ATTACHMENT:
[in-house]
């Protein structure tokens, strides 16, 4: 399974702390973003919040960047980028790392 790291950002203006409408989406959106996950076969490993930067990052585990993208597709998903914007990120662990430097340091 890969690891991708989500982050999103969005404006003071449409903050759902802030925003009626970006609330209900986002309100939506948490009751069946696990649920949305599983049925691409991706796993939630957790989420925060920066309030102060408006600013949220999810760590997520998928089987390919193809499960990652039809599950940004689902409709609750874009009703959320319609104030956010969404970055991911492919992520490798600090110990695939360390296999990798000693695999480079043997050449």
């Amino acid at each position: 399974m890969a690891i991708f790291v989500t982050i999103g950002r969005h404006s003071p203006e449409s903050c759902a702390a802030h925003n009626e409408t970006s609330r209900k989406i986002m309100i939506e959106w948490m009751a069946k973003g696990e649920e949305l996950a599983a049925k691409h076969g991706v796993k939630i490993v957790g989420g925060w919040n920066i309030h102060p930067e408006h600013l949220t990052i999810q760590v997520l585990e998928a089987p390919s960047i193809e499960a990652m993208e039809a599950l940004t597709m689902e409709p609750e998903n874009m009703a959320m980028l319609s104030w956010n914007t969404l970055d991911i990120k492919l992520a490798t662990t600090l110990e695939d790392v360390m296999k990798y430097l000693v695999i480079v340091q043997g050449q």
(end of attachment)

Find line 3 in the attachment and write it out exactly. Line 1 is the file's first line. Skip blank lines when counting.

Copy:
């Amino acid at each position: 399974m890969a690891i991708f790291v989500t982050i999103g950002r969005h404006s003071p203006e449409s903050c759902a702390a802030h925003n009626e409408t970006s609330r209900k989406i986002m309100i939506e959106w948490m009751a069946k973003g696990e649920e949305l996950a599983a049925k691409h076969g991706v796993k939630i490993v957790g989420g925060w919040n920066i309030h102060p930067e408006h600013l949220t990052i999810q760590v997520l585990e998928a089987p390919s960047i193809e499960a990652m993208e039809a599950l940004t597709m689902e409709p609750e998903n874009m009703a959320m980028l319609s104030w956010n914007t969404l970055d991911i990120k492919l992520a490798t662990t600090l110990e695939d790392v360390m296999k990798y430097l000693v695999i480079v340091q043997g050449q």